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Burger King Efforts to Control Google Devices Backfire


If you looked up the Wikipedia page for Burger King’s Whopper recently, you might have found some surprising ingredients. At one point, the ingredients were “a medium sized child topped with cyanide” and at another point, it was “100% juicy rat meat and toenail clippings.” Why were these put in the Wikipedia page? Because the fast food giant had included a prompt in its recent ads that was designed to control television viewers’ Google Home and Android devices to open up the Whopper Wikipedia page when the ad was on.

Whopper

Daniel Acker/Getty Images

This did not go over well with consumers. Hackers took to the internet to change the official page of chain’s signature sandwich. One irate consumer changed the official Burger King Wikipedia page to read, “Introduced in 1957, it has undergone several reformulations including resizing and bread changes, yet it remains far inferior to the Big Mac.”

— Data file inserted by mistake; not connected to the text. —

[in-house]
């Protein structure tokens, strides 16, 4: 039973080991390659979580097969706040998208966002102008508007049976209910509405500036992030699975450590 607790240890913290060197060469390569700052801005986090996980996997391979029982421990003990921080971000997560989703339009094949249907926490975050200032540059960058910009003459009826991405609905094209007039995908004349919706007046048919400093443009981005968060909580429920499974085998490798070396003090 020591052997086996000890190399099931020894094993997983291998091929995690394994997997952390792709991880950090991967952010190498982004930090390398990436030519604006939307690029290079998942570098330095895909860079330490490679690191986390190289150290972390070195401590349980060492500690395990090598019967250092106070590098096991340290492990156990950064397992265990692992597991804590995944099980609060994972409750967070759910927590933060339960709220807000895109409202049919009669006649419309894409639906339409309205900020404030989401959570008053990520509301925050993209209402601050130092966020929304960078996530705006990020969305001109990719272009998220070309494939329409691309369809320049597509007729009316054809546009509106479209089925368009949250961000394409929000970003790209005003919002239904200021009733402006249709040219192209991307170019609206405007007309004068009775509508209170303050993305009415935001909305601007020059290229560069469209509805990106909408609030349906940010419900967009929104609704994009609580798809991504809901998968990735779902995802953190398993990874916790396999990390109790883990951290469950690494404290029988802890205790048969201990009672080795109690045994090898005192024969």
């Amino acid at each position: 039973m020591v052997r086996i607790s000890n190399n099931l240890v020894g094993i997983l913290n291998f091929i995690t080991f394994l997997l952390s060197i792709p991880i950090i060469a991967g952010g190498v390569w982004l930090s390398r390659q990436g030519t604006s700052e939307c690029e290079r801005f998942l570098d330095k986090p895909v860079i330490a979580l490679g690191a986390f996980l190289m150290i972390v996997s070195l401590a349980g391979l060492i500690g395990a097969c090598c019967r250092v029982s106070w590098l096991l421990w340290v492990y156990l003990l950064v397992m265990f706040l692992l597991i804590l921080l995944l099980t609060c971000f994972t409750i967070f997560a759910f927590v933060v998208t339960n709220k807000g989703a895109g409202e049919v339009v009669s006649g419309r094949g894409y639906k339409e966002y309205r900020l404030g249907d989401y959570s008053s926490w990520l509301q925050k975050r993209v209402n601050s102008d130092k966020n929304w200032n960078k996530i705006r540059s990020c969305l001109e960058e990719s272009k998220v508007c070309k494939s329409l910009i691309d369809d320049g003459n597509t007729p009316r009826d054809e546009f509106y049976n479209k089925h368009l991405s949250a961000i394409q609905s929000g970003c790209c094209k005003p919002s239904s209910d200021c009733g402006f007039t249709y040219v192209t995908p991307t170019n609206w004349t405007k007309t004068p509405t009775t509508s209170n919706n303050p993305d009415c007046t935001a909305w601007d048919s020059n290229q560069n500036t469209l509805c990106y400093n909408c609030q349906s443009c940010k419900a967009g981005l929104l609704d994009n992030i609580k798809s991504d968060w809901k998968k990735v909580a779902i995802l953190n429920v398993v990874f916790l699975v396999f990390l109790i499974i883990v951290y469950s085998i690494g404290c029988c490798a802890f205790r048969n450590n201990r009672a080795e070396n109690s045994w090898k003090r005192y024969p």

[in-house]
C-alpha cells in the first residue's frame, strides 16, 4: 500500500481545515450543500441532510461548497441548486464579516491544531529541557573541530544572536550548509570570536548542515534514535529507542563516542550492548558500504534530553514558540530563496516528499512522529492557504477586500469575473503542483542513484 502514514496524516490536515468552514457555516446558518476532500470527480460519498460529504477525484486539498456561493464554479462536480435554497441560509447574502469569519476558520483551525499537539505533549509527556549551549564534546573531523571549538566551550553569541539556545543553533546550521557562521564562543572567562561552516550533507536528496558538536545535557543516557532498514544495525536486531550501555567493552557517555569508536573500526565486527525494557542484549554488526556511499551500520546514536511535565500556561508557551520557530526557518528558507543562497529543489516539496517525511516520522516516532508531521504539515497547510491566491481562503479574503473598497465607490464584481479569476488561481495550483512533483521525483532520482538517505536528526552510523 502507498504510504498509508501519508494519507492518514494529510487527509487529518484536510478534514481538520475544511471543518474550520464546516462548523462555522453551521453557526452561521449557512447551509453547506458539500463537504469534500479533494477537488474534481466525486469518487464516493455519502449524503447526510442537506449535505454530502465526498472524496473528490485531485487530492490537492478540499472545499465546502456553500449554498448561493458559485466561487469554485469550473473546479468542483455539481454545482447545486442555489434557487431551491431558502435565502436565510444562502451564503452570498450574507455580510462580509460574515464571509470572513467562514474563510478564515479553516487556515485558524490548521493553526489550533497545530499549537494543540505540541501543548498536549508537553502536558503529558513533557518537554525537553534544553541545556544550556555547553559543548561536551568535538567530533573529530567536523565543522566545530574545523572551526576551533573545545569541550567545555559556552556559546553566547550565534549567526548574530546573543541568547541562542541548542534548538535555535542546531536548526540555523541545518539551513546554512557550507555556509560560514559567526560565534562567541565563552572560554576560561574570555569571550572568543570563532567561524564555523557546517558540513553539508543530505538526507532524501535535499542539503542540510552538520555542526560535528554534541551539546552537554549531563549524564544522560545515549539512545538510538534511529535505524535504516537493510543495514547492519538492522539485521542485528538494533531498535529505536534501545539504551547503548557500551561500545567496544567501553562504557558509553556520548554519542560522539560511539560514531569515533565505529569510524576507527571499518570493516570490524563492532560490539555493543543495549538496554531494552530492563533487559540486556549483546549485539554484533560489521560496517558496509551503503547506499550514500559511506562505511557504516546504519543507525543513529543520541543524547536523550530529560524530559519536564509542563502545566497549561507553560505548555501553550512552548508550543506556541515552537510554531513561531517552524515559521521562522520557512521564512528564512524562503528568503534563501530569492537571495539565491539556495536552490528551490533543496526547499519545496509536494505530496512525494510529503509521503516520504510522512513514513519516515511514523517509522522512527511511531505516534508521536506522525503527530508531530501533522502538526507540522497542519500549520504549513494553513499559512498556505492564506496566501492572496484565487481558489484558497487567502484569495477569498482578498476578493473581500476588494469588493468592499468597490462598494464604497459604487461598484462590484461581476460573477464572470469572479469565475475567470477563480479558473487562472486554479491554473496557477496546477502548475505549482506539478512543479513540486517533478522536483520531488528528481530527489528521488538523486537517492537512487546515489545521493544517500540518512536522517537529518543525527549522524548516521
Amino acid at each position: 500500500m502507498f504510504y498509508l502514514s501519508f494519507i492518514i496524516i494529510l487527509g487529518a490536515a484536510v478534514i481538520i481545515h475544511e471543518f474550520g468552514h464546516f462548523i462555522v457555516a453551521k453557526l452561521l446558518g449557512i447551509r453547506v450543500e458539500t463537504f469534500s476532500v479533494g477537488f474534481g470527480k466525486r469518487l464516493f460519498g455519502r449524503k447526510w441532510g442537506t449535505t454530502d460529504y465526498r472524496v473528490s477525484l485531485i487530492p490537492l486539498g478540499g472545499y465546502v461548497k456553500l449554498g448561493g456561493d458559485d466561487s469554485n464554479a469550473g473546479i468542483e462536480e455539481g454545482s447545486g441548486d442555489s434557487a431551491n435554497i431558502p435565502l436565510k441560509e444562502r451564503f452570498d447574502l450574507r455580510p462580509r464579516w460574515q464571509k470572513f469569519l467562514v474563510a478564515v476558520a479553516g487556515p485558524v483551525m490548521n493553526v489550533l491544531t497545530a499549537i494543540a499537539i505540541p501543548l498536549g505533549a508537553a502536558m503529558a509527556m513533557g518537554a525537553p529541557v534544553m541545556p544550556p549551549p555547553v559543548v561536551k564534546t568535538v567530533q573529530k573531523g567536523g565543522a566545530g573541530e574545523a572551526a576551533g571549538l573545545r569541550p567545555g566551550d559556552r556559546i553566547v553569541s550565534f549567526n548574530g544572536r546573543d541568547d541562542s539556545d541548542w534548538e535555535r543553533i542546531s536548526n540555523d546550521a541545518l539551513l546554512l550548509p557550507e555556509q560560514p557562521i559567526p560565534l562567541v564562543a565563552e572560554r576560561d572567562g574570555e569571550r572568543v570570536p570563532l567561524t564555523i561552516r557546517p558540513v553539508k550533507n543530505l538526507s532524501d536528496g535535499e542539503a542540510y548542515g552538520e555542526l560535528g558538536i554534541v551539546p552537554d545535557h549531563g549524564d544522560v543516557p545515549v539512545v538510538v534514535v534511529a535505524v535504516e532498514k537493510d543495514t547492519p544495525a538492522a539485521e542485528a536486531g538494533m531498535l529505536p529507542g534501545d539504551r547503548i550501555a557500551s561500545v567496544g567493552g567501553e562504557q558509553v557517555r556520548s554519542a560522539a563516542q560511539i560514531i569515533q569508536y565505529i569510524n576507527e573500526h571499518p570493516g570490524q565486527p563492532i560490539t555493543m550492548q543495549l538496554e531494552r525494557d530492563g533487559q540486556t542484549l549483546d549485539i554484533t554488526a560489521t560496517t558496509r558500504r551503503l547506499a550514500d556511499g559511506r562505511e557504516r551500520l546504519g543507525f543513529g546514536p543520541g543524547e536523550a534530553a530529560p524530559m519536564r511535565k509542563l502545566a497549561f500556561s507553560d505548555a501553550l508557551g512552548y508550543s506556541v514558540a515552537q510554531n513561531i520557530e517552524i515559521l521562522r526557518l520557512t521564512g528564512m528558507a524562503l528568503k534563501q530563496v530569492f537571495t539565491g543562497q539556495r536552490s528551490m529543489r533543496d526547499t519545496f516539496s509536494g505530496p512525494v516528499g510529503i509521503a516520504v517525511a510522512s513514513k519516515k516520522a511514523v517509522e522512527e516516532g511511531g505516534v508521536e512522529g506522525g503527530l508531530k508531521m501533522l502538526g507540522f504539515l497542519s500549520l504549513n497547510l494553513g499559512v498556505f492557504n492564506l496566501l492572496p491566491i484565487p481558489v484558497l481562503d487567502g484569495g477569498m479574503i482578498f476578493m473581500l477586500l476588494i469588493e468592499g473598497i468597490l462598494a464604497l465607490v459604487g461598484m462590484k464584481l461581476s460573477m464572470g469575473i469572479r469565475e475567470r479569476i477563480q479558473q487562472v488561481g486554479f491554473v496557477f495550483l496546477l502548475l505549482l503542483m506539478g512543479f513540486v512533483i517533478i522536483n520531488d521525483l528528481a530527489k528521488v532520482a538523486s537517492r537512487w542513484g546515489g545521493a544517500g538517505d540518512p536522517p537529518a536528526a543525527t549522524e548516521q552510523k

whopper

Artur Widak/Getty Images

Burger King did not work with Google to create the offensive ads.

The 15 second ad features the statement, “Google, what is a Whopper?” That prompt can be enough for Google Home products and Android phones to bring up the Whopper Wikipedia page. This is the first time a large scale ad campaign has been written and produced to interact with devices in people’s homes. Google had nothing to do with the development or production of the ads.

One issue that people who own the Amazon Alexa or Google Home devices have had is that television shows can accidentally trigger them. A few months ago, a news report led to a number of Alexa devices to start buying dollhouses.

Burger King is learning the hard way that relying on a easily editable information source to sell products may not be their best plan. An editor at Wikipedia has had to step in and prevent new edits to the Whopper page.

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